accentuated in each succeeding recession-recovery period.

This means,

of course, a sizable problem of transfer of employment to other gainful
activities, a problem that can be only resolved slowly.
With the rise in employment opportunities lagging, that is
to say, showing slower advance than in preceding postwar recoveries,
what about the unemployment problem and prospects over the months
ahead ?
Unemployment has been higher all through this recessionrecovery period than in earlier postwar cycles.
seasonally adjusted high of


It reached a

per cent of the labor force in the

summer and declined to about 6 per cent subsequently.

In numbers of

unemployed, the decline has been about 1 million workers.



While unemployment has been higher than in preceding cyclical
dips, the general pattern of rise and decline has not been dissimilar
to that of preceding cycles.

The seasonally adjusted unemployment did

not fall below 4.5 per cent of’the labor force in the 1949-50 recovery
until about


months after recession ebb, and in the 1953-54 recovery

this rate was not pierced until after 10 months.
the unemployment rate fell to under


In the Korean boom,

per cent, but in the


boom, 4 per cent constituted a floor and most of the time the rate
fluctuated just above 4 per cent.
In the two earlier postwar recoveries, employment rose and
unemployment declined at the same time that sizable additions were
being made to the working force.

In the recent recession, part of

the rise in unemployment was due to the large number of secondary
earners who entered the working force when primary earners had their
pay reduced or lost their jobs.

The recent decline in unemployment

has reflected in part withdrawal from the work force of many of these
secondary earners as well as withdrawal of some older and younger
workers for want of job opportunities.
Recovery in job opportunities has been uneven for different
groups of workers.

Younger workers have generally faired better than

older workers, and females better than males.

Relatively high rates

of unemployment persist for durable goods workers, semi-skilled and
unskilled workers, and for nonwhite workers.

Among those with long

duration unemployment, durable goods workers, miners, and railroad
workers are numerous in relation to their role in the labor force.



Recovery re-employment has also been uneven geographically.
In California, employment has returned to prerecession highs.


Michigan, it has fluctuated only seasonally and unemployment is currently
well above last year's rates.
surplus labor markets was


At midsummer, the number of substantial
out of 1^9, and by the present month the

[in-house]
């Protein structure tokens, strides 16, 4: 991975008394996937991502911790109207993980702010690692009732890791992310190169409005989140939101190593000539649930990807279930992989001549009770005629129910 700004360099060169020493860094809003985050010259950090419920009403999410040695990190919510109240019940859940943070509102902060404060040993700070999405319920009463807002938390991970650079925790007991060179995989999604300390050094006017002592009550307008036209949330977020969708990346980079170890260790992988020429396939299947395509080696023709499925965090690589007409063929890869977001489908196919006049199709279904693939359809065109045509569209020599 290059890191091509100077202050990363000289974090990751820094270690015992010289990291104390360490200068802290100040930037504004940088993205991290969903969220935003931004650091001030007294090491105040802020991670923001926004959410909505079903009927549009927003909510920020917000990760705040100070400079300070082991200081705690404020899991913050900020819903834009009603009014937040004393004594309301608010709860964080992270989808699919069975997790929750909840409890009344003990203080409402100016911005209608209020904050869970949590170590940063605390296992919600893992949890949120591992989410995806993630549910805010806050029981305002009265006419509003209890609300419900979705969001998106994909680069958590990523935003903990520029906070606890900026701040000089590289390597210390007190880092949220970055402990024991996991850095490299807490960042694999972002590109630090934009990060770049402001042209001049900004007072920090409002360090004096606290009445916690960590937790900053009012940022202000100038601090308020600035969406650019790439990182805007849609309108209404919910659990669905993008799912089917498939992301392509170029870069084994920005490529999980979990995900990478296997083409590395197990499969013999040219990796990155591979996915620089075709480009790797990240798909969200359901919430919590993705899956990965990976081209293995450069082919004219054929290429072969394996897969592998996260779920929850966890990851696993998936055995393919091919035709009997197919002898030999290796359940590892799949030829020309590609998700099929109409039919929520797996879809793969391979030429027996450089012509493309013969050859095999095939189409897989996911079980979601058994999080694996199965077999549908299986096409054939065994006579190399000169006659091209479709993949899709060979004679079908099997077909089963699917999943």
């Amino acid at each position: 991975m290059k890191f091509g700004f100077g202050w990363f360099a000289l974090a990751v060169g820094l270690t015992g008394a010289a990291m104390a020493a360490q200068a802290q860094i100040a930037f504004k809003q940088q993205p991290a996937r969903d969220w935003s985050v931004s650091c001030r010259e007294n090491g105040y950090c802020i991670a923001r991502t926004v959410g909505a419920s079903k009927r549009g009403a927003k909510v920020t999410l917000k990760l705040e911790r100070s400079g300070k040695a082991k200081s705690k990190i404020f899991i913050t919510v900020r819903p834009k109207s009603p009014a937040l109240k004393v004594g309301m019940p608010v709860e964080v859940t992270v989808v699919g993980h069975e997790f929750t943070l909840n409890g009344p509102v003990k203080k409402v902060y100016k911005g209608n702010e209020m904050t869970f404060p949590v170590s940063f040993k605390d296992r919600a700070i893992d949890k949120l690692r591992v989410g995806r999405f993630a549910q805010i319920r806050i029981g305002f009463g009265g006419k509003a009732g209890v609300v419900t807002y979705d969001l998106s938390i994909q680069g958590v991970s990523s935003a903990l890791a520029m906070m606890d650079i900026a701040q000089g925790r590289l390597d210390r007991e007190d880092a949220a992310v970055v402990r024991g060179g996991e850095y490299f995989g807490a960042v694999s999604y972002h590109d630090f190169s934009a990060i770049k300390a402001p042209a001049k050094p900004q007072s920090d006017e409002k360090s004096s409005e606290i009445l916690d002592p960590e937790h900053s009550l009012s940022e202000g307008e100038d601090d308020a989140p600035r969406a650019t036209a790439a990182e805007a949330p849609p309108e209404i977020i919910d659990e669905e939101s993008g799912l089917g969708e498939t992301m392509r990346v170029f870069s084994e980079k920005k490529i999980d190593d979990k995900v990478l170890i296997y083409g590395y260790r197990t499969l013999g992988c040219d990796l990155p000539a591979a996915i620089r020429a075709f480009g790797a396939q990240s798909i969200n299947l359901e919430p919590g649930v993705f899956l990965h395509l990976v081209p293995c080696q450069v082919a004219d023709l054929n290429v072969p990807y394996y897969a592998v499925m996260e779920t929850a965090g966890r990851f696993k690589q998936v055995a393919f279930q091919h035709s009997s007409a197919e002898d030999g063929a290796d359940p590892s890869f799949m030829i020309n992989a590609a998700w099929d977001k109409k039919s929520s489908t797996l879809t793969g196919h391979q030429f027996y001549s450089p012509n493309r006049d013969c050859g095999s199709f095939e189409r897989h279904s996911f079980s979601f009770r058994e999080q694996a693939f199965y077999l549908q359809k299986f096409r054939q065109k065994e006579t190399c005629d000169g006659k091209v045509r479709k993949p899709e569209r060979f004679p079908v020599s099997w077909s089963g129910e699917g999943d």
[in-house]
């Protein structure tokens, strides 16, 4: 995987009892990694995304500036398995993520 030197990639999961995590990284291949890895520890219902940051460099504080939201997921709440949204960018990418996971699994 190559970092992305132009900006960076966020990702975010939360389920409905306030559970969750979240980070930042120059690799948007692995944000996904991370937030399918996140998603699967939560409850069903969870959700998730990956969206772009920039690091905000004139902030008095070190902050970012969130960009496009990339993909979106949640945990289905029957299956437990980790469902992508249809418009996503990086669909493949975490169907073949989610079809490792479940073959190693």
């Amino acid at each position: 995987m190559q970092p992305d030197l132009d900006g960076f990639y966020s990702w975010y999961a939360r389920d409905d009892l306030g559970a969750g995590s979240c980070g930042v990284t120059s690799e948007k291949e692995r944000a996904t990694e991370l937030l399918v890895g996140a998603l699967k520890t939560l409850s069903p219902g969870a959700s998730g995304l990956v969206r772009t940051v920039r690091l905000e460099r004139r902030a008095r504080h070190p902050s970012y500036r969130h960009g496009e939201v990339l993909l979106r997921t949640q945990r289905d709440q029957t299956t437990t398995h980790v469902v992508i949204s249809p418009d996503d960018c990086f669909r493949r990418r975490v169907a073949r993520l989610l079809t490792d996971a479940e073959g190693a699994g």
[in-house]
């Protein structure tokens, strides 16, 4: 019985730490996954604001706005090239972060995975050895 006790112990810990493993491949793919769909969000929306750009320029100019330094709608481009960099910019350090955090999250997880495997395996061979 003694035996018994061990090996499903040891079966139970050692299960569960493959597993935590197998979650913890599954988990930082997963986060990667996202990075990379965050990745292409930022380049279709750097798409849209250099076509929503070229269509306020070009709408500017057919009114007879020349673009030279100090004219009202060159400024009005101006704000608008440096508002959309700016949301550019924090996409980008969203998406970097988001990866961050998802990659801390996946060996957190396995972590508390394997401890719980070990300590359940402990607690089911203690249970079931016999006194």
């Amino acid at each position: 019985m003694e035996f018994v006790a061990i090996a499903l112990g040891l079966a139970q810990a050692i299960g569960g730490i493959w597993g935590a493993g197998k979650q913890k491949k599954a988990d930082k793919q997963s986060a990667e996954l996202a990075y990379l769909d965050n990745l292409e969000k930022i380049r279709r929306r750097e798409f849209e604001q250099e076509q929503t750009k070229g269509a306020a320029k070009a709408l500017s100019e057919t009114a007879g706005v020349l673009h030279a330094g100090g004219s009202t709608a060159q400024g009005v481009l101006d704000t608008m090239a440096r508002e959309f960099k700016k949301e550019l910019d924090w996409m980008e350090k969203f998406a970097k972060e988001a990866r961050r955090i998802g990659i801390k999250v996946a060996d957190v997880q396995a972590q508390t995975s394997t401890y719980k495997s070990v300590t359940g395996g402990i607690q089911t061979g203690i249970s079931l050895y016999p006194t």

number of such markets had declined by only 13*

The concentration of

substantial surplus markets continues to be in the east and midwest.
Two observations about current labor market conditions seem
warranted from this review.

First, on the supply side, a conjuncture

of secular and cyclical forces seems to have contributed to the present
volume and composition of unemployment.

As we have noted, a high

proportion of the unemployed is concentrated in durable goods and
related industries, making the continuing unemployment problem a
cluster of localized problems rather than a general problem.
may also work to make unemployment slack linger on.

But this

The terms

"technological unemployment" and "labor immobility" undoubtedly will
be used more frequently again to describe a possibly slower decline
in the unemployment rate than featured the earlier cycles.


given appropriate job opportunities, the American worker has been
extremely mobile in adopting to new occupations and new conditions.
Second, on the demand side, the labor market in the recent
period has, on the whole, been experiencing a less vigorous demand
for labor than in the comparable phase of the other postwar cycles.
But as consumption expenditures rise further and as capital expenditures
begin actively to expand, demand for labor will surely strengthen, and
particularly in the durable goods areas where unemployment is now



Gains in worker productivity are typically high in the

recovery phase of the cycle and then slow down in the expansion phase.
Gains in output in the expansion phase increasingly require utilization
of older facilities and these facilities take more manpower per unit of
How fast available manpower resources will be taken up in the
period ahead depends on the pace of further expansion in aggregate demand
and especially of durable goods demand and on the strength of competitive
responses, especially price response, in meeting additional growth in

If expansion in money demand is dissipated in price advance,

the employment impact will, of course, be lessened.
Taking into account the relatively larger pool of unemployed
manpower at this stage of the present cycle compared with earlier postwar
cycles, it seems reasonable to observe that manpower availability will
not become a limiting factor on the further increase in total production
nearly so soon as it did in the two preceding cycles.
If inflationary tendencies can be checked, currently available
manpower resources and unused capacity can provide the basis for an
extended period of economic growth.